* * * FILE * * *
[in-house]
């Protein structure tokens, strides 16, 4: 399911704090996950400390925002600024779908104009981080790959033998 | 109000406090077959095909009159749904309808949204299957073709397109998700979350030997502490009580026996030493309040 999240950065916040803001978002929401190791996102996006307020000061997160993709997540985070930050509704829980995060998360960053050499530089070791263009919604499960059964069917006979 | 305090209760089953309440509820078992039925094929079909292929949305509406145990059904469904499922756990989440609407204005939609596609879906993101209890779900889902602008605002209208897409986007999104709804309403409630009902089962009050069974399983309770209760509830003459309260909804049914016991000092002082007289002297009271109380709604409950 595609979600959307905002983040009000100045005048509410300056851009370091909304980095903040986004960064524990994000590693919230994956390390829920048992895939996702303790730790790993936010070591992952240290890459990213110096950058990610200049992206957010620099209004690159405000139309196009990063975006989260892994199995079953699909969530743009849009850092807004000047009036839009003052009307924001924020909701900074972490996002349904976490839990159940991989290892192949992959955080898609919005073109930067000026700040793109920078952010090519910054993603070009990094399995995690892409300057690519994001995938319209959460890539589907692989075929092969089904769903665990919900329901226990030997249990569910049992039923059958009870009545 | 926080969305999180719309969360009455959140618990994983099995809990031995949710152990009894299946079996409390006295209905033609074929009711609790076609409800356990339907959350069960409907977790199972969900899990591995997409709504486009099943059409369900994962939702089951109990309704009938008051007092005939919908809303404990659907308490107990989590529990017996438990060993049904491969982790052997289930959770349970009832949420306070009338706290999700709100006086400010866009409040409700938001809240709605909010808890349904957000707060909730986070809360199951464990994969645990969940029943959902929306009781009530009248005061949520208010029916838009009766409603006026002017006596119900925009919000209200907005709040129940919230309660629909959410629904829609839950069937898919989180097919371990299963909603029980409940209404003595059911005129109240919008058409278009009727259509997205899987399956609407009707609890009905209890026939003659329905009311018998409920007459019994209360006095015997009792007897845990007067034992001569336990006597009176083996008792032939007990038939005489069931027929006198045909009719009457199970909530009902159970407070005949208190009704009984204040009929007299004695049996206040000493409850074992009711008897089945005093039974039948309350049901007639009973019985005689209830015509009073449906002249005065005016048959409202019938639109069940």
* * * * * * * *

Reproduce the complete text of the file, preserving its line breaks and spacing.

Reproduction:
[in-house]
């Protein structure tokens, strides 16, 4: 399911704090996950400390925002600024779908104009981080790959033998 | 109000406090077959095909009159749904309808949204299957073709397109998700979350030997502490009580026996030493309040 999240950065916040803001978002929401190791996102996006307020000061997160993709997540985070930050509704829980995060998360960053050499530089070791263009919604499960059964069917006979 | 305090209760089953309440509820078992039925094929079909292929949305509406145990059904469904499922756990989440609407204005939609596609879906993101209890779900889902602008605002209208897409986007999104709804309403409630009902089962009050069974399983309770209760509830003459309260909804049914016991000092002082007289002297009271109380709604409950 595609979600959307905002983040009000100045005048509410300056851009370091909304980095903040986004960064524990994000590693919230994956390390829920048992895939996702303790730790790993936010070591992952240290890459990213110096950058990610200049992206957010620099209004690159405000139309196009990063975006989260892994199995079953699909969530743009849009850092807004000047009036839009003052009307924001924020909701900074972490996002349904976490839990159940991989290892192949992959955080898609919005073109930067000026700040793109920078952010090519910054993603070009990094399995995690892409300057690519994001995938319209959460890539589907692989075929092969089904769903665990919900329901226990030997249990569910049992039923059958009870009545 | 926080969305999180719309969360009455959140618990994983099995809990031995949710152990009894299946079996409390006295209905033609074929009711609790076609409800356990339907959350069960409907977790199972969900899990591995997409709504486009099943059409369900994962939702089951109990309704009938008051007092005939919908809303404990659907308490107990989590529990017996438990060993049904491969982790052997289930959770349970009832949420306070009338706290999700709100006086400010866009409040409700938001809240709605909010808890349904957000707060909730986070809360199951464990994969645990969940029943959902929306009781009530009248005061949520208010029916838009009766409603006026002017006596119900925009919000209200907005709040129940919230309660629909959410629904829609839950069937898919989180097919371990299963909603029980409940209404003595059911005129109240919008058409278009009727259509997205899987399956609407009707609890009905209890026939003659329905009311018998409920007459019994209360006095015997009792007897845990007067034992001569336990006597009176083996008792032939007990038939005489069931027929006198045909009719009457199970909530009902159970407070005949208190009704009984204040009929007299004695049996206040000493409850074992009711008897089945005093039974039948309350049901007639009973019985005689209830015509009073449906002249005065005016048959409202019938639109069940």